Last week, I was inspired by languages, language learners and cultural aspects connected to languages.
I was at a gathering for language enthusiasts. The polyglot gathering. 458 people joined to meet up with like-minded people and learn about everything related to languages.
People who learn languages are in general open to others. At least when it comes to culture. Therefore, lots of the talks were not only inspiring to language enthusiasts but could be applied in a much broader sense. To open the minds of people.
With 99 talks to choose between, there was much to be learned.
I attended 23 talks (2 less than what was possible) and all 6 social evening events. Luckily, all of the talks will be released on YouTube at some point, so I – and you all – can watch and rewatch the best ones.
There were lots of good experiences. Fiel Sahir gave us insight into Asian culture and origin. Zsolt Balai showed us the future of language learning with virtual reality. And Kelvin Jackson and Phillip Newton gave a linguistic and cultural view on Klingon which would’ve made the list if I hadn’t been wearing my peerifying glasses.
Without further ado, here comes my list.
#5 The making of a hyper-polyglot
Tim Keeley, professor of cross-cultural management at Kyushu Sangyo University, gave us some inside into his 40-year journey of traveling the world and learning languages.
His first goal was to manage the large languages of the world. But later on, he started picking up smaller ones too. Currently working on languages in the Tibetan family.
Through this journey he also shared with us his philosophy of not counting languages or relying too much on how much time you spend on them. Instead he focuses on the languages that are interesting for him at present or in near future.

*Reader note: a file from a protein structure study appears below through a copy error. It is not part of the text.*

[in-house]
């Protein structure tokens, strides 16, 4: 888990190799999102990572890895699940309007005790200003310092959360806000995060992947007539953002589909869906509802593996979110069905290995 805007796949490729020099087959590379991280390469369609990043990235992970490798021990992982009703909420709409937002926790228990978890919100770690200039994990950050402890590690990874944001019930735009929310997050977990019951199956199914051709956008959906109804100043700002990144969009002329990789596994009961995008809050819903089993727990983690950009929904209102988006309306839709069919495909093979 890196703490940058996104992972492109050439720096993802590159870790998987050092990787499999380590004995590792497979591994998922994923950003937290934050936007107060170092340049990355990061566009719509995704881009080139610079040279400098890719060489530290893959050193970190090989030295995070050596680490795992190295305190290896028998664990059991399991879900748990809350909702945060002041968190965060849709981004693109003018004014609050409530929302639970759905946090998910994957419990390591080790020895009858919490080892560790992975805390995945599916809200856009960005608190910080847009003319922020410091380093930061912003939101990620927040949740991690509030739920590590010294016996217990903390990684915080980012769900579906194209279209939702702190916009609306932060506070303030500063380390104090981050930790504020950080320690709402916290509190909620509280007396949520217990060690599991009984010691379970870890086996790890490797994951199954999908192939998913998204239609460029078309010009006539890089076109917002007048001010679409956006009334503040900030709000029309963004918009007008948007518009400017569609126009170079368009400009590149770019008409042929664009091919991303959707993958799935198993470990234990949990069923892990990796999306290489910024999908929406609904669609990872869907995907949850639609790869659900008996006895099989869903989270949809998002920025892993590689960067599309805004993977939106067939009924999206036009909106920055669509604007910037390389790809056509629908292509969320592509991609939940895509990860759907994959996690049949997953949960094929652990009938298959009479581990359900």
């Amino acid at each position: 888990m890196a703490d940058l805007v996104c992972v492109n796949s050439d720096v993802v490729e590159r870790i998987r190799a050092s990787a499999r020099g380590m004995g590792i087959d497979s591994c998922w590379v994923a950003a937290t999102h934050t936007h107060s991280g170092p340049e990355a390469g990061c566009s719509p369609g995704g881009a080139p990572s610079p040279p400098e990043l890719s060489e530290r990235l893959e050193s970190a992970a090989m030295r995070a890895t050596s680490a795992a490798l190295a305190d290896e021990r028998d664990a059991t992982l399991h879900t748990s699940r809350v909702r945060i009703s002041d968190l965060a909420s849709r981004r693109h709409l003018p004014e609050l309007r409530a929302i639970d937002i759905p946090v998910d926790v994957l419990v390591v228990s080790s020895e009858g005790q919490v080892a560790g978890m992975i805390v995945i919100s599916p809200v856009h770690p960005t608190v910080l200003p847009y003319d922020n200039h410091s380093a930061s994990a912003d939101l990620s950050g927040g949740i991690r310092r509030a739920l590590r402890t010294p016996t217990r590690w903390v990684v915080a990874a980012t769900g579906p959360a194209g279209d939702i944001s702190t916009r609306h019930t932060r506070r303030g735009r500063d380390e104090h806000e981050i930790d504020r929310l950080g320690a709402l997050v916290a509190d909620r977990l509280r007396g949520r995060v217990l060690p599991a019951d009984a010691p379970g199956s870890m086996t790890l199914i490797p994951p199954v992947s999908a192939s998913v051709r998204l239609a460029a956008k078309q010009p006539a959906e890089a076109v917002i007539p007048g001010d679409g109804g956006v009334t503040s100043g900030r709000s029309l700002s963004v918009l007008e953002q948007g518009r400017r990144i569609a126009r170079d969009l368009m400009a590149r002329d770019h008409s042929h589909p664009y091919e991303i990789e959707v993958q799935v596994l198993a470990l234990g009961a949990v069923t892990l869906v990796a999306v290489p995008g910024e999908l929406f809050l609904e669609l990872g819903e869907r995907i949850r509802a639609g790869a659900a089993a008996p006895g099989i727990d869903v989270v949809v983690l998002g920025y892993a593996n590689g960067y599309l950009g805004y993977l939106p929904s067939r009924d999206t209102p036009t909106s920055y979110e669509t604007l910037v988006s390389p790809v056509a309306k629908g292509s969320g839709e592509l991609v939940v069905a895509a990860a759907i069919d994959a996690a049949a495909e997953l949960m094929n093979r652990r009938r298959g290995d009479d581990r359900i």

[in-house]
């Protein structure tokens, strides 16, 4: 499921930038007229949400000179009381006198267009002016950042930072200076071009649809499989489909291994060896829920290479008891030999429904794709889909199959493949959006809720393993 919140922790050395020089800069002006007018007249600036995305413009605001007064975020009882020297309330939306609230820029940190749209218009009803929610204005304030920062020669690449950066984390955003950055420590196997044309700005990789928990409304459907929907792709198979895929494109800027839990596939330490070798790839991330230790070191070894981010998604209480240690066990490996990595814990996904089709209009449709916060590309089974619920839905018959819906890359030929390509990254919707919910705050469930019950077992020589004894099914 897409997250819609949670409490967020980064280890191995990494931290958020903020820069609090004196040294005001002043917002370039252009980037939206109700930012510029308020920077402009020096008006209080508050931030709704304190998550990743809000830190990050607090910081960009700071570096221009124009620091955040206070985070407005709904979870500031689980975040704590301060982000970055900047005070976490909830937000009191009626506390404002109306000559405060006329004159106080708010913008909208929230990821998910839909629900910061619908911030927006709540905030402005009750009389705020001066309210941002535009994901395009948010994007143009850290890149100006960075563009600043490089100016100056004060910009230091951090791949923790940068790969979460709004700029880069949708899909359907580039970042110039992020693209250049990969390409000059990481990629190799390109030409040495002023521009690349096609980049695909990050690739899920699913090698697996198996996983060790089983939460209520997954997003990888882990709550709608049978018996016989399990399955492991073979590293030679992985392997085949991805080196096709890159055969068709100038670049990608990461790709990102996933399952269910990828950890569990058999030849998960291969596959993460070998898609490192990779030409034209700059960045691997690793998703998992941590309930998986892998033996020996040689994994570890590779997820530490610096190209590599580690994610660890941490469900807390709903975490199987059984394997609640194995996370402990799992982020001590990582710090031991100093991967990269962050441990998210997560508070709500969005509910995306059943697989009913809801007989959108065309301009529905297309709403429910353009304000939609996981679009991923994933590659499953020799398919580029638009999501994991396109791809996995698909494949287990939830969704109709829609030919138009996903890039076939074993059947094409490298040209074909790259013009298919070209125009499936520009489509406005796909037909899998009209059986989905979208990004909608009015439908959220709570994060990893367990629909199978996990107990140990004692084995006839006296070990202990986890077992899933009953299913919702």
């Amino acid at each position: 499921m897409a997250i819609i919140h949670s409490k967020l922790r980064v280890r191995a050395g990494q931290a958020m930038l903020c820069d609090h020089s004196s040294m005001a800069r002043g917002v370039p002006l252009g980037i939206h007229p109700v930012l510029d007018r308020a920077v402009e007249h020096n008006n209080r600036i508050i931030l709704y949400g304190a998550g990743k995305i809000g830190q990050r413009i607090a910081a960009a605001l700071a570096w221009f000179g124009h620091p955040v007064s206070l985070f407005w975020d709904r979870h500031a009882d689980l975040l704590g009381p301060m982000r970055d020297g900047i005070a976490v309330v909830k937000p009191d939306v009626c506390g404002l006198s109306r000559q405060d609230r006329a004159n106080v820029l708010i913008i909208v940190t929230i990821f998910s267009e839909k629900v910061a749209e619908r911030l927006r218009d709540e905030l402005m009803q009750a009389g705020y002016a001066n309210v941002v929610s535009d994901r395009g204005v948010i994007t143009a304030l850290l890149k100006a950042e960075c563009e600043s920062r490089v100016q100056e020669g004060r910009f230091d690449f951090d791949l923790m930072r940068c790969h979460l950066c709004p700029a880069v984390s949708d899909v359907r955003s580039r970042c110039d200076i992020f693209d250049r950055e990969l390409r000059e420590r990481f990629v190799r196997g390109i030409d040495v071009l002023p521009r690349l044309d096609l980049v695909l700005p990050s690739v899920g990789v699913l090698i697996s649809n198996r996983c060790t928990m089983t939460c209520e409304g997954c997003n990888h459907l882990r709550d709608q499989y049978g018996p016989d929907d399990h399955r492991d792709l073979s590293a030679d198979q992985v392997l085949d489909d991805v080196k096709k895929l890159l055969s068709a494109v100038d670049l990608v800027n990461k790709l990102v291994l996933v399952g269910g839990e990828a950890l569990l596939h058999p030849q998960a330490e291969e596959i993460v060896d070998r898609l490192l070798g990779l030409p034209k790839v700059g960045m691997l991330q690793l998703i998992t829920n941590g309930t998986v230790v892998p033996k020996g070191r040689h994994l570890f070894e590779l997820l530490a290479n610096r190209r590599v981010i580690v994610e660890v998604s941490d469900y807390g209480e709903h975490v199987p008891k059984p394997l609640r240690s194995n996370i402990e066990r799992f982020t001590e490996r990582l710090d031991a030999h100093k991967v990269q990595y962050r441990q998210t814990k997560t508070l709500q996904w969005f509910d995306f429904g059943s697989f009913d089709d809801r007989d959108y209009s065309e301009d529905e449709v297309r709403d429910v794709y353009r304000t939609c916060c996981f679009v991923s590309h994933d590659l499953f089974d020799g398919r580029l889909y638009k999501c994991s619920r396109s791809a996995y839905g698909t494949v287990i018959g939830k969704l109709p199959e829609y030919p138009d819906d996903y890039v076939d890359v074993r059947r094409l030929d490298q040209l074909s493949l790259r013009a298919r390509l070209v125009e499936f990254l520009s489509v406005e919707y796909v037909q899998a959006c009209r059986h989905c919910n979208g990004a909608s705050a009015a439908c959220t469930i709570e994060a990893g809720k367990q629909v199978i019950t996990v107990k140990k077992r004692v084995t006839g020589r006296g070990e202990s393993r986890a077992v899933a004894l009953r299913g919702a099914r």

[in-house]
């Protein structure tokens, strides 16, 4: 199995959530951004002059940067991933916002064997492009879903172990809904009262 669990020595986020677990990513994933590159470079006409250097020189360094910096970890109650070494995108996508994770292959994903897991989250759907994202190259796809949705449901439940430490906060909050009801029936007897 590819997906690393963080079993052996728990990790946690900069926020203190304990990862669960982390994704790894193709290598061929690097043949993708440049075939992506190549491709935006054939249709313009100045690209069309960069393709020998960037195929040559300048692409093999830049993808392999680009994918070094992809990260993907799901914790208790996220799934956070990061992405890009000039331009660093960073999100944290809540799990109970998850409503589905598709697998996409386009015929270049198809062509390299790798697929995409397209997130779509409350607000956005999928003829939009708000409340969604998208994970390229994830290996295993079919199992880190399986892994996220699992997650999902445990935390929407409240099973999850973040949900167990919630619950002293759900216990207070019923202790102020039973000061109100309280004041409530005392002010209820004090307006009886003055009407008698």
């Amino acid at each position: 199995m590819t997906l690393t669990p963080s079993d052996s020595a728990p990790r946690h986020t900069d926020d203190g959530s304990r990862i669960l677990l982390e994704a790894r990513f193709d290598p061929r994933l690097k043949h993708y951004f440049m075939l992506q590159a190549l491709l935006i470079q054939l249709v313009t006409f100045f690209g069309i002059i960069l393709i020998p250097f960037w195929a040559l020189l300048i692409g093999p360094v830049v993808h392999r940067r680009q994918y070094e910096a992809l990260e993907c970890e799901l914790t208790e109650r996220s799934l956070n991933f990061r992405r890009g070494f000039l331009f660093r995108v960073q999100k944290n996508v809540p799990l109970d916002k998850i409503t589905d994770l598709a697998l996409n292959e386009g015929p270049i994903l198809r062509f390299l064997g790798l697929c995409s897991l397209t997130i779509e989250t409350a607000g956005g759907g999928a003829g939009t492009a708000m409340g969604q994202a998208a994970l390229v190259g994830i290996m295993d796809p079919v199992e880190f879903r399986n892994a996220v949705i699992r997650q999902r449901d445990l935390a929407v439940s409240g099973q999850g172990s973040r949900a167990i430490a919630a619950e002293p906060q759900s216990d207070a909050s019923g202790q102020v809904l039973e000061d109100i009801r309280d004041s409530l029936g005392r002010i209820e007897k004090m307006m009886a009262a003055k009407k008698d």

How well you speak a language depends on your background, your current surroundings and your mindset at the moment of speaking.
How it peerifies the world
An especially interesting aspect of Tim Keeley’s story was how much of an impression it makes on speakers of a small language when someone else puts great effort into learning it.
I experience this to some extend when people are learning Danish. It’s mostly not necessary and there are so few people speaking it that it seems very honoring that anyone would try. I can only imagine how much bigger the effect would be if there were less than 100.000 speakers or even just a couple of hundreds.
This, to me, exemplifies how much people appreciate if anyone tries to reach out to them. Tries to understand their world. It can be language. But it can just as well be culture, work methods, or something else.
#4 Ten things polyglots do differently
Lýdia Machová, the woman behind LanguageMentoring.com, shared her insides to what makes polyglots extraordinary.
It’s not something they are born with. And it’s surely also not some secret method.
In fact, Lýdia listed about 8 different polyglots who use vastly different methods. This was interesting in itself since it gave an overview into different methods that you could then look up yourself afterwards if one of them intrigued you.